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I would like to know the ratio of cosmic microwave background radiation to normal radiation in the universe. I am considering cosmic microwave background radiation to include the microwave, and any other radiation that is being emanated from near the "edge of the universe", while normal radiation is radiation emmitted by stars, nebulae, and other sources within the universe (excluding the cosmic microwave background). Since we are in a galaxy, I know that the normal radiation here far exceeds the cosmic microwave background, but I am interested in the "average" value over the universe. For example: total cosmic microwave background radation in the universe / total normal radiation in the universe.

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  • $\begingroup$ Measured in what way? In energy density? $\endgroup$ Jul 4 '14 at 14:44
  • $\begingroup$ Yes, energy density would probably be the best way to measure it. $\endgroup$
    – Jonathan
    Jul 4 '14 at 15:23
  • $\begingroup$ What do you mean by "edge of the universe"? $\endgroup$
    – HDE 226868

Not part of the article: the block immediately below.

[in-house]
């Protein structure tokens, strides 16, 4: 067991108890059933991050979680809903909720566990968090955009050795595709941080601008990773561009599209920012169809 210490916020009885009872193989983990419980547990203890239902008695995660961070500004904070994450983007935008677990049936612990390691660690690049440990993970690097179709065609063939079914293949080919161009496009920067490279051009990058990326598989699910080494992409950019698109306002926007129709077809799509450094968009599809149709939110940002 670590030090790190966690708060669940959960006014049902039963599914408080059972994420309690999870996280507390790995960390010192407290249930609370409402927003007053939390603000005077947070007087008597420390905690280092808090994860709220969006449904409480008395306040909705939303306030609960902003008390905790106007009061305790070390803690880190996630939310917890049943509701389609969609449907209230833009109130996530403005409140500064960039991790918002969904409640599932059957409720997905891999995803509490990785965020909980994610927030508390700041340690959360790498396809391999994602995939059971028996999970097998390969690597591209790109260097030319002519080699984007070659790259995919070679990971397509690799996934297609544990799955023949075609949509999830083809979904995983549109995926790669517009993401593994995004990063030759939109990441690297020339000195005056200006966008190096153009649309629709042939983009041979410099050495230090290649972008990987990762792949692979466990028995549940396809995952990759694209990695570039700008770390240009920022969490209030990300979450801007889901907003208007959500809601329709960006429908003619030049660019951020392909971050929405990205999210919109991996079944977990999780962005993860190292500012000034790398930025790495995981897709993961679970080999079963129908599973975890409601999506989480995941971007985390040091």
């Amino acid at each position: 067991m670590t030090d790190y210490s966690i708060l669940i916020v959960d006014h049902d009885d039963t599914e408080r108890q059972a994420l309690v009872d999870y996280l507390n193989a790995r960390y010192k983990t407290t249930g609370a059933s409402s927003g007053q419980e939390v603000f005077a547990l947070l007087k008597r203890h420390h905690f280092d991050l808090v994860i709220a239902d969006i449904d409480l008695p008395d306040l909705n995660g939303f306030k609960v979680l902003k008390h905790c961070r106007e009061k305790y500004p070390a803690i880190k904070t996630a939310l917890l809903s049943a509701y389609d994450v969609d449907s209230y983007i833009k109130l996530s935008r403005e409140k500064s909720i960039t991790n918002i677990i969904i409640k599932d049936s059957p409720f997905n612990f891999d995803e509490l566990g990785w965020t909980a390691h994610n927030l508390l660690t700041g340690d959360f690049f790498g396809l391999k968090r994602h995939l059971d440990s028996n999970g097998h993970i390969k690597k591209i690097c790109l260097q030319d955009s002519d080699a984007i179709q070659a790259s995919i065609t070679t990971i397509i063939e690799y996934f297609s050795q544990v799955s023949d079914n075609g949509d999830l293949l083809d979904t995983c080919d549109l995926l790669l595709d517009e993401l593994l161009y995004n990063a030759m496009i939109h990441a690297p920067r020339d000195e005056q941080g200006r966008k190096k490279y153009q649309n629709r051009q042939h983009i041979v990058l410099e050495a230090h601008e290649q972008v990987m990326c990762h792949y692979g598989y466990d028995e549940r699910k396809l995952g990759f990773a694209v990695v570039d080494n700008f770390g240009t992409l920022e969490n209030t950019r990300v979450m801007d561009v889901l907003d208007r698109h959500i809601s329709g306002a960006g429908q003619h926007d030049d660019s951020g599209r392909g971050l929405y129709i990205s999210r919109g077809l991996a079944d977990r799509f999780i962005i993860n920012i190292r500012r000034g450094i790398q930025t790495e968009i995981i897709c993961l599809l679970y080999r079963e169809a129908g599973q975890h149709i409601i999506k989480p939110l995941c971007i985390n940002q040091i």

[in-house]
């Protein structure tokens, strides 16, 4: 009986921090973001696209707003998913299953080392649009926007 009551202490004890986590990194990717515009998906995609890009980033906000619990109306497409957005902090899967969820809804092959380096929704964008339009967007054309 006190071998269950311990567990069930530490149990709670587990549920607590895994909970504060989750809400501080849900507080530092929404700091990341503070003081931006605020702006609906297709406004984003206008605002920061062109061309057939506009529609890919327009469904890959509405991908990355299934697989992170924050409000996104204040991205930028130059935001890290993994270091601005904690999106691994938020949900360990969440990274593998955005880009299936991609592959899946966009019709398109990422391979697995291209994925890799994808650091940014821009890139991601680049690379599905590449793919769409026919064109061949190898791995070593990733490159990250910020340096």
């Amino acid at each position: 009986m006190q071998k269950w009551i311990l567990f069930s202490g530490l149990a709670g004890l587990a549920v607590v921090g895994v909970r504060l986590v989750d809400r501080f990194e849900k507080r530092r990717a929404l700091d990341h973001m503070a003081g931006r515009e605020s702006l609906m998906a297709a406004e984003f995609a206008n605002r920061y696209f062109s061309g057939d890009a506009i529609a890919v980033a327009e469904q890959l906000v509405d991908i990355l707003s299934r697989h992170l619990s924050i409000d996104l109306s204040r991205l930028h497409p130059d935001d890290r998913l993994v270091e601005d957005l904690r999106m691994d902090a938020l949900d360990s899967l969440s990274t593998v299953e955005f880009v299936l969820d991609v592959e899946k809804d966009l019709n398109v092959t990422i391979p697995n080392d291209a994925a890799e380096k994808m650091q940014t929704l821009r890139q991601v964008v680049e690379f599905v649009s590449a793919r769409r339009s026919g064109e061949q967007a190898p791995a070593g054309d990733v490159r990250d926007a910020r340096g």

Sep 9 '14 at 1:13
  • $\begingroup$ @HDE 226868 By "edge of the universe", I am referring to the area where it took so long for the light to reach us that the universe was opaque at this location. $\endgroup$
    – Jonathan
    Sep 12 '14 at 17:30
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    $\begingroup$ @Jonathan: The "area" you are describing is called the surface of last scattering. See cosmic microwave background on Wikipedia. $\endgroup$
    – pabouk
    Oct 9 '14 at 14:40
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Photons from the CMB outnumber all other photons by more than 200:1. This is contained in Pela's excellent answer to: Does the number density of photons nγ≈108m−3 refer to CMB photons only?. Pela uses this graph from Hill et al. 2018 to derive this ratio. Note that the CMB forms the largest contribution to the electromagnetic spectrum. enter image description here

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